Be Specific... RJD2 on his "Mad Men" theme and the state of television tunes
Hip-hop producer RJD2 has licensed countless songs for television, but his most recognizable televised ditty is his theme music for the award-winning AMC drama "Mad Men." The beat was originally crafted for rapper Aceylone under the title "A Beautiful Mine," but has since become synonymous with the silhouetted figure who falls from upon high during the show's opening credits
As he gears up for a performance at the 9:30 club Saturday, RJD2 spoke with Click Track yesterday about the state of TV themes.
(Woke up this morning, got yourself a bad theme song, after the jump.)
How did AMC recruit you for the "Mad Men" theme song?
Me and Aceylone did a record and then we put out an instrumental version of that record. And they picked one of the songs off of that for this new show that was coming out on AMC. They asked if they could license it but they wanted to license the master and buy the publishing. It was the first time I'd ever gotten that kind of request for a song. There was a fair amount of back and forth and I said "no" to it about three or four times because I wasn't really comfortable selling the publishing.
At the time, a pilot hadn't even aired. Nobody knew anything about it. So somebody's approaching you about a show on AMC? I mean, not to be a [jerk] but, you know? You don't exactly have high expectations.
But I just bit the bullet and said I'm going to try this. When it comes to business decisions in the music industry, I've become a pretty firm believer that you should try everything once. Even things that might not seem like a good idea. And this is a prime example of something that didn't seem like a good idea. But it was a great idea. The show became this smash hit. At the end of the day it's gotten a lot of visibility. I mean, I did the theme song for one of my favorite shows on TV.
What else have you gained from it? Exposure? More work?
I think there's awareness, yeah. But it's not like other networks are batting down my door trying to get songs. But at some point you have to abandon the idea of trying to monetize every development in your career.
When you compare the "Mad Men" music to the themes of other super-popular cable dramas, it really stands out. I always thought "The Sorpanos" theme song was horrible. Some of the versions of Tom Waits's "Way Down in the Hole" for "The Wire" were really awful. Do you think the "Mad Men" theme stands out?
You're asking me to toot my own horn here and I'm not good at that. I'm, like, hardwired against that kind of thing.
Well, tell me this: Did you grow up with an affinity for any particular TV themes as a kid?
Oh yeah, I grew up with "Knight Rider" and "Airwolf" and "The Price Is Right" and the "Scooby-Doo" theme. There's some amazing music that was written for TV back in those days. And you're right -- "The Sopranos" theme is not that cool. It's certainly not as cool as the show. A couple of seasons, "The Wire" theme was pretty lame. But yeah, I feel like the era of really cool TV themes has passed us by.
Do you think that's because people aren't composing specifically for television anymore and networks are just buying songs that already exist?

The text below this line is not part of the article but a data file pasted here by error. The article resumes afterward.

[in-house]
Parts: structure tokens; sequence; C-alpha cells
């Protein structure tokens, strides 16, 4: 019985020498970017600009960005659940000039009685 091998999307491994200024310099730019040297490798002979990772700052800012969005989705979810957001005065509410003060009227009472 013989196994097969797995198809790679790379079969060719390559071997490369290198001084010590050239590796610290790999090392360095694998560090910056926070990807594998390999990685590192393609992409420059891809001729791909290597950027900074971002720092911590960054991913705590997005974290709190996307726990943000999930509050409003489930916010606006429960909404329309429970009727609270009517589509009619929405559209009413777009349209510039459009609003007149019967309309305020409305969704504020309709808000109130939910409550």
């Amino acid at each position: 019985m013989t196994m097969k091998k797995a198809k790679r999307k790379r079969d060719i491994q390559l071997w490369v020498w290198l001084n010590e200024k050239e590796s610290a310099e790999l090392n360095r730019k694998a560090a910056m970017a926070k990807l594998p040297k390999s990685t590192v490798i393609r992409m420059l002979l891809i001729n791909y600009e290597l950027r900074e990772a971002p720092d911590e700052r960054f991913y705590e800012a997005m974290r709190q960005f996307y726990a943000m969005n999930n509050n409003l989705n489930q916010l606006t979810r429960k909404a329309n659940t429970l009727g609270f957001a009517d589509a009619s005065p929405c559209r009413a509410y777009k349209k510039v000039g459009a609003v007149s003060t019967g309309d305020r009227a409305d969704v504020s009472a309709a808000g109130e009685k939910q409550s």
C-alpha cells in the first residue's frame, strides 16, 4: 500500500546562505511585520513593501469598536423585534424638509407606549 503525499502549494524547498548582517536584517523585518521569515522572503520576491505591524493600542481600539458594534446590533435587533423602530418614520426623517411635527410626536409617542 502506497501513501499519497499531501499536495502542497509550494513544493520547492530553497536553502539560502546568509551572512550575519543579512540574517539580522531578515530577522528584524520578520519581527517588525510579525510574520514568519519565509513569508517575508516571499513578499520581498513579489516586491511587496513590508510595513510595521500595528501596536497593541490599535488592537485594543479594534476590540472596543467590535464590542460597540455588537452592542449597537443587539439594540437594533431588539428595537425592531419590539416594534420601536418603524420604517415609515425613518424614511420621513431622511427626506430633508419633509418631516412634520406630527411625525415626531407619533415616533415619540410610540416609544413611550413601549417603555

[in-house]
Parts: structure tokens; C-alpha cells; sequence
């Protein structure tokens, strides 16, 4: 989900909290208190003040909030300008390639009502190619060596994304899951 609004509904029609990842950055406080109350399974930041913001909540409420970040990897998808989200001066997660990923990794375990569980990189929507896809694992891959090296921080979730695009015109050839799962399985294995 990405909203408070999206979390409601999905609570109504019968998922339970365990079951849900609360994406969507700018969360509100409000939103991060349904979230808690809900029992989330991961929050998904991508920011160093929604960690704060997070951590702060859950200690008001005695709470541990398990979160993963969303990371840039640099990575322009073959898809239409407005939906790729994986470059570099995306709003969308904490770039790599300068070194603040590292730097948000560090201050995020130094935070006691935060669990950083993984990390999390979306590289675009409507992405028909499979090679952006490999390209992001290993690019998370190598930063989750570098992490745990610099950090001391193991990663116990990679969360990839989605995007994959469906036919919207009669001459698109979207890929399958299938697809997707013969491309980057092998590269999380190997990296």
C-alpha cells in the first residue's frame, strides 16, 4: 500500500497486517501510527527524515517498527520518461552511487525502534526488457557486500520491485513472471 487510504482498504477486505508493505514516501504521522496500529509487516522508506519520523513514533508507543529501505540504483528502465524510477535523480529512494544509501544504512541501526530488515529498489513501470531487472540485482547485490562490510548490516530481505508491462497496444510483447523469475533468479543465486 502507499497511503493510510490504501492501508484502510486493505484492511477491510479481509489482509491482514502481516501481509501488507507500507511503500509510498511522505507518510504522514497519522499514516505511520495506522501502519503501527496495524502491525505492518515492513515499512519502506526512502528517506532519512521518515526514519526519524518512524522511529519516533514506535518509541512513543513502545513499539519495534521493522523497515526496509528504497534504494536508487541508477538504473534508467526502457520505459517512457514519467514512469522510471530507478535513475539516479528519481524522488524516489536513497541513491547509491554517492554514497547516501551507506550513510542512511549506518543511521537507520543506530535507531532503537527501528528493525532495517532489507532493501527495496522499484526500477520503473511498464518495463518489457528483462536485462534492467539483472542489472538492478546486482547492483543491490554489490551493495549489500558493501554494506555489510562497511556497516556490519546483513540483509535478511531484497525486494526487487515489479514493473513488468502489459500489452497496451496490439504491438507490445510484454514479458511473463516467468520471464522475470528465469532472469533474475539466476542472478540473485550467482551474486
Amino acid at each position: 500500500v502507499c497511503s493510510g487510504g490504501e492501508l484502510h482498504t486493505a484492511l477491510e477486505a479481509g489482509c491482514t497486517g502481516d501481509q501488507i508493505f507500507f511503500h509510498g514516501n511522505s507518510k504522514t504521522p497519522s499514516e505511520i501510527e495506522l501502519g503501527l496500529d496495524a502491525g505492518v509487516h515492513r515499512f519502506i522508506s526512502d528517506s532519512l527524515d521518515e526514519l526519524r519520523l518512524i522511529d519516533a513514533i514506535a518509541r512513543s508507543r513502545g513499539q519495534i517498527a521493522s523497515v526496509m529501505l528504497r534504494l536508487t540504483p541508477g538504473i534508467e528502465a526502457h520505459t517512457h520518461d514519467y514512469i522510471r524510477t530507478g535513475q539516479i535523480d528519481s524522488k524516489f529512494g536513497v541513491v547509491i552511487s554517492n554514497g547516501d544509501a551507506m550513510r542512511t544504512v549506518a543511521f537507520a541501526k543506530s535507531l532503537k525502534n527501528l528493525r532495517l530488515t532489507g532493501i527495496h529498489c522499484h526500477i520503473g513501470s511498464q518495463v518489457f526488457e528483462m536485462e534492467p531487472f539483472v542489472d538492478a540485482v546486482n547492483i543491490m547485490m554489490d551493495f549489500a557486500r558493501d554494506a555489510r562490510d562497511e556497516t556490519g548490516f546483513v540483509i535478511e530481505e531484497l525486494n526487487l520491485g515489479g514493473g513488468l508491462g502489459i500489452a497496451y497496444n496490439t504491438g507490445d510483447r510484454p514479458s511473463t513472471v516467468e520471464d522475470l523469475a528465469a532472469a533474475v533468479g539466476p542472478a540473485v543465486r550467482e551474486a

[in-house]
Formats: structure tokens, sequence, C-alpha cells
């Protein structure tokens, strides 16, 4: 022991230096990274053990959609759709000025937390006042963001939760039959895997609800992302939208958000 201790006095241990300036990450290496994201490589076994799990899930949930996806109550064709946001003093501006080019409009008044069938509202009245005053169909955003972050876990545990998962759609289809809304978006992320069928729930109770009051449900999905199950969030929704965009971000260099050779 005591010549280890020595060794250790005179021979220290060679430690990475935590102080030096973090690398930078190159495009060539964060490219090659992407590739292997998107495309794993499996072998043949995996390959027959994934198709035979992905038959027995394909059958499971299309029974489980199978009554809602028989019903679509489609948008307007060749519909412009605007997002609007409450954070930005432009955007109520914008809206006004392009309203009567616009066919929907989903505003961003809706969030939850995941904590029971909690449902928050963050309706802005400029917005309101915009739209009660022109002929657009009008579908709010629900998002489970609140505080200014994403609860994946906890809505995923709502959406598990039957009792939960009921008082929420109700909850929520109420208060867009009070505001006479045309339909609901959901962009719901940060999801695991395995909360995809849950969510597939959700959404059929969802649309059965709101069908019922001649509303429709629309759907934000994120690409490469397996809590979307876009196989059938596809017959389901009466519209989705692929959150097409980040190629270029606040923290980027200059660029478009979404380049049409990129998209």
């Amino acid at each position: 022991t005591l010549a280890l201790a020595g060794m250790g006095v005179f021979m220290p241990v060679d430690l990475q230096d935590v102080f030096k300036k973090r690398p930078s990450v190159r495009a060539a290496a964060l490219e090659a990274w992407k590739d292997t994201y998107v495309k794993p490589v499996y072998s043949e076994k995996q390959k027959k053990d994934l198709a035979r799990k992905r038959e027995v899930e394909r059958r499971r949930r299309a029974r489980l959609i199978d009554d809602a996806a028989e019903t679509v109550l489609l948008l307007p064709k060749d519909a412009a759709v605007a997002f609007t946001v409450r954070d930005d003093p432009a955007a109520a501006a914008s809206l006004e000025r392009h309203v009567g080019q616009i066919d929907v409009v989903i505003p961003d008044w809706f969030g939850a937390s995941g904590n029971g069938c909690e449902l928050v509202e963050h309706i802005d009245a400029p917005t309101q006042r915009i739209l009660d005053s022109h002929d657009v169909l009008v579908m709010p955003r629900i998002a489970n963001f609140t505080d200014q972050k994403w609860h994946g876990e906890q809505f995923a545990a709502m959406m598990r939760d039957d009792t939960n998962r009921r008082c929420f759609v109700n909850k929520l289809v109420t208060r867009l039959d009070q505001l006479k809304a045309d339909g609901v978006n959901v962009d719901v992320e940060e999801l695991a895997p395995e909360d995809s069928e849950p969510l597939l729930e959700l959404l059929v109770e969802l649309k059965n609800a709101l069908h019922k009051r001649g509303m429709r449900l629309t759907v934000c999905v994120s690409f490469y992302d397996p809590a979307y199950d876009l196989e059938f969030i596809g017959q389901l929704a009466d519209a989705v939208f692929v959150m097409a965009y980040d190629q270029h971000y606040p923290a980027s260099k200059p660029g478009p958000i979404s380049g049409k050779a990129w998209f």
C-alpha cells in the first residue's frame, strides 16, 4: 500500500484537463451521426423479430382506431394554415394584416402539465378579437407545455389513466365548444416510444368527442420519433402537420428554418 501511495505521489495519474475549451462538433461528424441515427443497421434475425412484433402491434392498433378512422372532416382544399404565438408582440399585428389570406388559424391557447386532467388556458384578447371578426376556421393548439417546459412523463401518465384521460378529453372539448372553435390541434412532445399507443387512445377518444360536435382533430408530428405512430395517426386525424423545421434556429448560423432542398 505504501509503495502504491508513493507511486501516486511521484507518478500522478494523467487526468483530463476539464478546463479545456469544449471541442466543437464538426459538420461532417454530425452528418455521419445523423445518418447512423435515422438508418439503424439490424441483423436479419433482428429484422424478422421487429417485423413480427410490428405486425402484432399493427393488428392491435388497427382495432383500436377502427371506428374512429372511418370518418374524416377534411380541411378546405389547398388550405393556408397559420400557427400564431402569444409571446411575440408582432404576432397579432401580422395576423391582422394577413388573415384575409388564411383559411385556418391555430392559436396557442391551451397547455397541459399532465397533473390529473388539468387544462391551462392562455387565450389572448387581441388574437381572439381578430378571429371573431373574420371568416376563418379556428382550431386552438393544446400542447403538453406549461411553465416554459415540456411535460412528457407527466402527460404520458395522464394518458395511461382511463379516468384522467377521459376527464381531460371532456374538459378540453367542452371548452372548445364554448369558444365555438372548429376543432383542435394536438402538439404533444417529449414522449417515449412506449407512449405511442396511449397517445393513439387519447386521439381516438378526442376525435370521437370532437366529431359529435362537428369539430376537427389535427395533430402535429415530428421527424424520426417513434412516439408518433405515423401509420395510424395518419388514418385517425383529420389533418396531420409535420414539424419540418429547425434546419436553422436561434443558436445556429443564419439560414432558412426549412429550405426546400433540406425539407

Uh... I want to preface this by saying that we're now entering the field of pure conjecture and bull-[expletive].... I'm willing to say that nowadays you've probably got a lot of L.A., hired-gun people and people who are doing library music. I know there are a lot of guys doing library work in L.A...
Before you go any further, what's library work?
Oh, sure. People will write a number of themes and essentially treat those themes as works for hire. You write a bunch of themes and shop these themes around to television shows and advertisers and movies and such. Essentially, they're constantly pitching this music and because of the nature of it, they're... cheap.
Let's say Cadillac goes after Phoenix. They want a Phoenix song. They're going to pay a lot more. They could do that ad for next to nothing -- literally 1 to 2 percent of what they paid Phoenix, if they were to do it from library music.
Getting back to the current state of theme music, look at where the world of major label music has come from 1975 to 2005. It's safe to say that the brunt of the acts that were being signed in 1975 were signed on the merit of them being good songwriters. Now it's been abandoned. Now it's by and large people trying to sell pop starlet bull-[expletive]. I wouldn't be surprised if the same thing was happening in the realm of TV with budgets overriding artistic decisions.
The other thing to consider: if we go back 30 years, people didn't have the wherewithal to make a TV theme on their own. They had to hire musicians. There weren't drum machines. There weren't synths that could be sequenced and programed. So out sheer necessity, you're going to have to get five people to play a theme in a room. Even if you were to take the most bull-[expletive] theme from 2009 and fly it back to 1975, if you have five people in a room playing that theme, odds are you're going to have a better product than if you fast-forward it back to 2009 or 2010 and have one guy with a Logic rig on his laptop programming everything.
Is that part of the approach you've taken to your music over the years? I know you've gone from working alone to including other musicians onstage.
It's certainly something I aspire to. The human element is something that I always want to include.
January 5, 2010; 2:10 PM ET
Categories: Be specific | Tags: Mad Men, RJD2
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